Presentation reflection/plan for Cinetone


On reflection I feel that our presentation conveyed that the most important element of the Tuschinski is the atmosphere provided by the grand, luxurious style of the interior and exterior space. The element of the creation of an immersive experience was important to Tuschinski, the ‘real’ and’ fictional’ spaces becoming one. Robyn’s clip is an interesting display of how intermedial the space still is – performance, cinema and dance combine to create an immersive experience for the audience, where they are not sure what is real and what is not, involving them in the fictional world of the movie before they even enter the auditorium space.

I am surprised that there are not more movies filmed at this location, as it provides such a grand and colourful backdrop and would be very useful to period dramas/any movie set in the 20’s/30’s. The film clip from Als Twee Druppels Water (1963) demonstrates how the cinema space can be used effectively in crime/espionage thrillers, as the dark, anonymous space of the auditorium can provide a great set for sneaky, underhand dealings, or hiding from unwanted pursuers. This has certainly been echoed in other crime, thriller and horror films. In the darkness, the auditorium becomes the perfect place to hide – you are faceless – one of the crowd. In this wartime movie, (mistaken) identity is a core theme due to the doppelganger that drags Ducker into the efforts of the Dutch resistance being revealed as non-existent. The transformation of his character was not due to the parachutist, but within Ducker all along. The scene at the Tuschinski could have been filmed in any cinema, however this building provides connotations of opulence and drama, plus the over riding layer of being the most desirable, enjoyable and important cinema space in Amsterdam. The art deco style was established in the 20’s and elements retained through the 30’s and early 40’s in terms of decor and architecture, coinciding with the boom in the crime and film noir genres, thus the dimly lit, warm yellow glow and gothic undertones of this space will always be desirable to match those connotations.

There is little to comment on the transformation of the building over time, as it has been meticulously restored to ensure it retains its style in both interior and exterior. This demonstrates that the importance of this building to remain a monument representational of this era has been recognised by the authorities. This over the top, showy style has proven popular throughout the ages, considering the demise in the contrasting Cineac theater opposite, which posits the distinct opposition in stylistic quality and is no longer used as a theater space. The nostalgic popularity of the art deco style is timeless and retains the links to theater that are inherent in cinematic exhibition, unlike the Cineac’s functionlist style, which appears dated and non transferable to continued cinematic experience.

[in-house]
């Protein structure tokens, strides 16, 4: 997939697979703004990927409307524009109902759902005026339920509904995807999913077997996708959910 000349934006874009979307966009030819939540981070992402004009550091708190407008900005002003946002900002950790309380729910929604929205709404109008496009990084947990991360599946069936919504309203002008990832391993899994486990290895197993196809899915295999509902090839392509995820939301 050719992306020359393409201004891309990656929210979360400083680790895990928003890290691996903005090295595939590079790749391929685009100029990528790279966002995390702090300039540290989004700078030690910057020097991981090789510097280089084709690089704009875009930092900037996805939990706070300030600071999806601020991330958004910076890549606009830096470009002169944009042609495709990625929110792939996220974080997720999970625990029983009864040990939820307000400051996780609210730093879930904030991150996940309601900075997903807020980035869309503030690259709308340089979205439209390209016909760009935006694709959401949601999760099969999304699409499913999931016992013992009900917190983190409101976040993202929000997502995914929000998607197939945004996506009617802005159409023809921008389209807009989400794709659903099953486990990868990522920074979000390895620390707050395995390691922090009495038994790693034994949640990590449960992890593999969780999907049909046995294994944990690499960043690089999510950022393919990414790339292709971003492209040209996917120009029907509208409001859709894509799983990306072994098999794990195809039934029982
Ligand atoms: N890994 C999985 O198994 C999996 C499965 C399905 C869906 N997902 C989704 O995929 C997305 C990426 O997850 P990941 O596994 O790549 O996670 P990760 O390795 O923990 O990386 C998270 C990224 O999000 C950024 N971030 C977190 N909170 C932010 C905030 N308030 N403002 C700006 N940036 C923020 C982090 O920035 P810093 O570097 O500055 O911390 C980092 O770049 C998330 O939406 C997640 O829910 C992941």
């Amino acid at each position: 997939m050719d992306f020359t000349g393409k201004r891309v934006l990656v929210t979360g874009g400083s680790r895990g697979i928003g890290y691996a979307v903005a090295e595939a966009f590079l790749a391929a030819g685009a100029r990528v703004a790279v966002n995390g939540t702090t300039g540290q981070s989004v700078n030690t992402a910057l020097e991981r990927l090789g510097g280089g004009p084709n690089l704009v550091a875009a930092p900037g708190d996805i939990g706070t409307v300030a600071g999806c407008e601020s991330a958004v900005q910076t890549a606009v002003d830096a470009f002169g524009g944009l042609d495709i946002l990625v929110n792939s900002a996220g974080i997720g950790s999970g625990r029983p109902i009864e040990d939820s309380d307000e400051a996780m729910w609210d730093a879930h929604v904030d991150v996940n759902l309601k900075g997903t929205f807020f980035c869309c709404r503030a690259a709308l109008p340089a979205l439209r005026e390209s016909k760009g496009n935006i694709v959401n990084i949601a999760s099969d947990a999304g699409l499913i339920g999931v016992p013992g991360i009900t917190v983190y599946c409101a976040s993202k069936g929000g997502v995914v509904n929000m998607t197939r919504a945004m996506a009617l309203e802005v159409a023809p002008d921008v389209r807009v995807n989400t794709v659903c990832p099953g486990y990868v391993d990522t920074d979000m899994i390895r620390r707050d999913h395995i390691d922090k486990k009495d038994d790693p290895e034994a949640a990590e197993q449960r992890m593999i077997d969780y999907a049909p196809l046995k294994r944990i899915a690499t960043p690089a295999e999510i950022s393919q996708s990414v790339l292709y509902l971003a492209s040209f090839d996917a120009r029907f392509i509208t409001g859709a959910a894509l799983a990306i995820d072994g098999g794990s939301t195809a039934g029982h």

I would have liked to make closer comparison of the clip and the entryway of the cinema, but this was unfortunately forgotten in the rush to use the interior space for our presentation. It also does not reveal that much, except for minor changes in the barriers of the entryway – the ticket window is still there. When we were outside we had moved on to the other clips. I am glad that Christopher argued our way inside, as it provided a nice space to deliver the presentation away from the distractions of the busy street outside and was easier to show the style of the building to those who had not been inside (although I think most people had). We are planning to contact the Cinetone Cafe in order to reserve a space to deliver next week’s presentation as we are presenting the (now closed) Cinetone Studios.

In order to improve upon our presentation this week, we are planning to pay closer attention to the clips – the one provided on the ipad (Hollands Hollywood (1933)- the cinematic tribute to the newly opened Cinetone Studios) will be explained and contextualised with the history of the studios opening and the ‘state’ of Dutch film making/production processes of the time. We will also link this to Theater De Le Mar which was opened in tribute to the glamourous star – Fien De La Mar, and is still open today. This theatre clearly aims towards luxury in its interior design and grand staircases, but cannot match the Tuschinksi for dark and gloomy glamour! This clip from the Open Beelden website shows footage from 1947 of the opening:
It is difficult to discuss clips that we cannot show due to lack of internet access on the ipads, but we will endeavour to provide other materials. Ivo has kindly given us some photographic copies of ‘behind the scenes’ shots of films made at the studios, so we will research these films also and the practical requirements of literally ‘building’ the city of Amsterdam.

Whole host of behind the scene and studio shots from Cinetone Studios on the Stadsarchief archive – to be selected as per film research before next week:


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